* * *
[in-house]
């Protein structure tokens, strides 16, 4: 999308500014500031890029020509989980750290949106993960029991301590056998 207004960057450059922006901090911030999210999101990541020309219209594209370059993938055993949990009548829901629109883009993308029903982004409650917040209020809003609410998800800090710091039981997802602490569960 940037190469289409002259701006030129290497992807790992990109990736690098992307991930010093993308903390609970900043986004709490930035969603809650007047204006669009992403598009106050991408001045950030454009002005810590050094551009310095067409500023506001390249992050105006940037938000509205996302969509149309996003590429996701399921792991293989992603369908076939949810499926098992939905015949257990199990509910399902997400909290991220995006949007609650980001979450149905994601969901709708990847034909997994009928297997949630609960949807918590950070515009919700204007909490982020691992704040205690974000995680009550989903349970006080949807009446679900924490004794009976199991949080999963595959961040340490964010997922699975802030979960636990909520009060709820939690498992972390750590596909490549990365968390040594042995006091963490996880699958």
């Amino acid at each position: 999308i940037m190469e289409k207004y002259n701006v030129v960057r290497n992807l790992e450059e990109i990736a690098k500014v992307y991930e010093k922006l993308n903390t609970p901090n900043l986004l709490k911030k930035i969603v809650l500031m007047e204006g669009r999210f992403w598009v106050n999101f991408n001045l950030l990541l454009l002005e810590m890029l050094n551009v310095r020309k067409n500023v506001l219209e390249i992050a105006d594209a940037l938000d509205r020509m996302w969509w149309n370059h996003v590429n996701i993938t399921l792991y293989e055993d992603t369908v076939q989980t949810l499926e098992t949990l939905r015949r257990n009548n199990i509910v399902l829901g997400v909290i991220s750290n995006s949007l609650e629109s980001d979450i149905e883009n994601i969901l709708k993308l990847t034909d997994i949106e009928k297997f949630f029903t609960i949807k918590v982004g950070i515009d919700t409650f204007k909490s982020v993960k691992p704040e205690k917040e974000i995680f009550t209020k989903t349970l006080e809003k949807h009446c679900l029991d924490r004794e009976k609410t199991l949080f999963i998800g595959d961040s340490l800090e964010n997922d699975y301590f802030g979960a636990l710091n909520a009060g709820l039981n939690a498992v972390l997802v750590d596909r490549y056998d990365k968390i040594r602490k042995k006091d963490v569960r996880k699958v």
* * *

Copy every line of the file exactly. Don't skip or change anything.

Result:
[in-house]
């Protein structure tokens, strides 16, 4: 999308500014500031890029020509989980750290949106993960029991301590056998 207004960057450059922006901090911030999210999101990541020309219209594209370059993938055993949990009548829901629109883009993308029903982004409650917040209020809003609410998800800090710091039981997802602490569960 940037190469289409002259701006030129290497992807790992990109990736690098992307991930010093993308903390609970900043986004709490930035969603809650007047204006669009992403598009106050991408001045950030454009002005810590050094551009310095067409500023506001390249992050105006940037938000509205996302969509149309996003590429996701399921792991293989992603369908076939949810499926098992939905015949257990199990509910399902997400909290991220995006949007609650980001979450149905994601969901709708990847034909997994009928297997949630609960949807918590950070515009919700204007909490982020691992704040205690974000995680009550989903349970006080949807009446679900924490004794009976199991949080999963595959961040340490964010997922699975802030979960636990909520009060709820939690498992972390750590596909490549990365968390040594042995006091963490996880699958």
């Amino acid at each position: 999308i940037m190469e289409k207004y002259n701006v030129v960057r290497n992807l790992e450059e990109i990736a690098k500014v992307y991930e010093k922006l993308n903390t609970p901090n900043l986004l709490k911030k930035i969603v809650l500031m007047e204006g669009r999210f992403w598009v106050n999101f991408n001045l950030l990541l454009l002005e810590m890029l050094n551009v310095r020309k067409n500023v506001l219209e390249i992050a105006d594209a940037l938000d509205r020509m996302w969509w149309n370059h996003v590429n996701i993938t399921l792991y293989e055993d992603t369908v076939q989980t949810l499926e098992t949990l939905r015949r257990n009548n199990i509910v399902l829901g997400v909290i991220s750290n995006s949007l609650e629109s980001d979450i149905e883009n994601i969901l709708k993308l990847t034909d997994i949106e009928k297997f949630f029903t609960i949807k918590v982004g950070i515009d919700t409650f204007k909490s982020v993960k691992p704040e205690k917040e974000i995680f009550t209020k989903t349970l006080e809003k949807h009446c679900l029991d924490r004794e009976k609410t199991l949080f999963i998800g595959d961040s340490l800090e964010n997922d699975y301590f802030g979960a636990l710091n909520a009060g709820l039981n939690a498992v972390l997802v750590d596909r490549y056998d990365k968390i040594r602490k042995k006091d963490v569960r996880k699958v």